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[trans-fig-yer or, esp. British, -fig-er] /trænsˈfɪg yər or, esp. British, -ˈfɪg ər/
verb (used with object), transfigured, transfiguring.
to change in outward form or appearance; transform.
to change so as to glorify or exalt.
Origin of transfigure
1250-1300; Middle English transfiguren < Latin trānsfigūrāre to change in shape. See trans-, figure
Related forms
transfigurement, noun
untransfigured, adjective
1. transmute, renew. Unabridged
Based on the Random House Dictionary, © Random House, Inc. 2018.
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Examples from the Web for transfigure
Contemporary Examples
Historical Examples
  • He looked taller, his face shone with a serenity that seemed to transfigure him.

  • Then amazed recognition, love, happiness, transfigure her face.

    Lost Edward Bellamy
  • It is here to transfigure all; we must accept with it the merer things it glorifies.

    Browning's Heroines Ethel Colburn Mayne
  • She believes in her power to renew and transfigure them, to achieve in them a moral miracle.

    Lux Mundi Various
  • You must have the imagination of a poet to transfigure them.

    The Autocrat of the Breakfast-Table Oliver Wendell Holmes
  • Let her transfigure the hour of disaster into the hour of deeper consecration.

    The Whole Armour of God John Henry Jowett
  • He could not transfigure the dull and commonplace heads he was to copy.

  • The soul in him never awoke, so as to transfigure his thoughts and purposes.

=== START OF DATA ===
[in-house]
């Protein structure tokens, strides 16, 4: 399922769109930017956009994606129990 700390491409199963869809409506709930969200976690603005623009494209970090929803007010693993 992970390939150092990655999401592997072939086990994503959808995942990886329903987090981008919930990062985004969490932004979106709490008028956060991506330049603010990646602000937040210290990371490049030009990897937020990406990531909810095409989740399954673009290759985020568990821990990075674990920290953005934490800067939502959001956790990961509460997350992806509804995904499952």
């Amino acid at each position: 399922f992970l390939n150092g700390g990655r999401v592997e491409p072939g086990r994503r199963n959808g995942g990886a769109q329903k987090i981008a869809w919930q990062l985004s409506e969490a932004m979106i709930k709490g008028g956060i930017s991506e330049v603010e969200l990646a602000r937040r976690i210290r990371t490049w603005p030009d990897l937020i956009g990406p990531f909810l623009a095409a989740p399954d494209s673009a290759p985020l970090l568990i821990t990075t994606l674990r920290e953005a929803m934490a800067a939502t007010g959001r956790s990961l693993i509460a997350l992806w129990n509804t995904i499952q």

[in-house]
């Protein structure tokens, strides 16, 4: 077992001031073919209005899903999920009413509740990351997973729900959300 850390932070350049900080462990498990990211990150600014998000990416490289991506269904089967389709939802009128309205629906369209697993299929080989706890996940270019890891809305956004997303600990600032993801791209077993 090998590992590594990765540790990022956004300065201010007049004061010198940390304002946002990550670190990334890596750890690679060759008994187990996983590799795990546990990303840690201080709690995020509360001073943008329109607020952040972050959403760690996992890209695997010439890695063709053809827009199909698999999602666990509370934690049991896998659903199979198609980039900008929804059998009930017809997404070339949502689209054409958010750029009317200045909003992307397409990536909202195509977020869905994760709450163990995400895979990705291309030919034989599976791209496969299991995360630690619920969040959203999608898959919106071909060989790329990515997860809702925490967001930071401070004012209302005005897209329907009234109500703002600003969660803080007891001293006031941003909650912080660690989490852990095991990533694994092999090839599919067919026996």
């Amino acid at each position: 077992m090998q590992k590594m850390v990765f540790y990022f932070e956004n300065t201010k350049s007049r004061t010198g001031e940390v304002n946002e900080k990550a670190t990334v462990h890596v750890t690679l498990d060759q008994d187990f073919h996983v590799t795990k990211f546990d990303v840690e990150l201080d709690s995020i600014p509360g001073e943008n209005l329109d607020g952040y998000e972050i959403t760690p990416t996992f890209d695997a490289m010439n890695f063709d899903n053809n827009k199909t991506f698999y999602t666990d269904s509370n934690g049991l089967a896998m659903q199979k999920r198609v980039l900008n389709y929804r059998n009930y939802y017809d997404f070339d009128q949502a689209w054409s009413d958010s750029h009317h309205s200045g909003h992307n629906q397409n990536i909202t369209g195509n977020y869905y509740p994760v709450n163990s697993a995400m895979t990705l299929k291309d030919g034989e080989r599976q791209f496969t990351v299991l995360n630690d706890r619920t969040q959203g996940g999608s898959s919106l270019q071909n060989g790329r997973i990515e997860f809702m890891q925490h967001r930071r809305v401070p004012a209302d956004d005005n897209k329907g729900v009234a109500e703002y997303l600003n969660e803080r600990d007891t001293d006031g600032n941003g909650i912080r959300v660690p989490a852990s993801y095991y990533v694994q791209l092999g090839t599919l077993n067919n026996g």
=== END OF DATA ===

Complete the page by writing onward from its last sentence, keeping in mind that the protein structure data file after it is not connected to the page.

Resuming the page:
Sermons at Rugby John Percival
  • For she saw a flame illumine Luttrell's face and transfigure him.

    The Summons A.E.W. Mason
British Dictionary definitions for transfigure


verb (usually transitive)
to change or cause to change in appearance
to become or cause to become more exalted
Derived Forms
transfigurement, noun
Word Origin
C13: from Latin transfigūrāre, from trans- + figūra appearance
Collins English Dictionary - Complete & Unabridged 2012 Digital Edition
© William Collins Sons & Co. Ltd. 1979, 1986 © HarperCollins
Publishers 1998, 2000, 2003, 2005, 2006, 2007, 2009, 2012
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Word Origin and History for transfigure

c.1300, from Old French transfigurer (12c.), from Latin transfigurare "change the shape of," from trans- "across" (see trans-) + figurare "to form, fashion," from figura "to form, shape," from figura "a shape, form, figure" (see figure (n.)). Related: Transfigured; transfiguring.

Online Etymology Dictionary, © 2010 Douglas Harper
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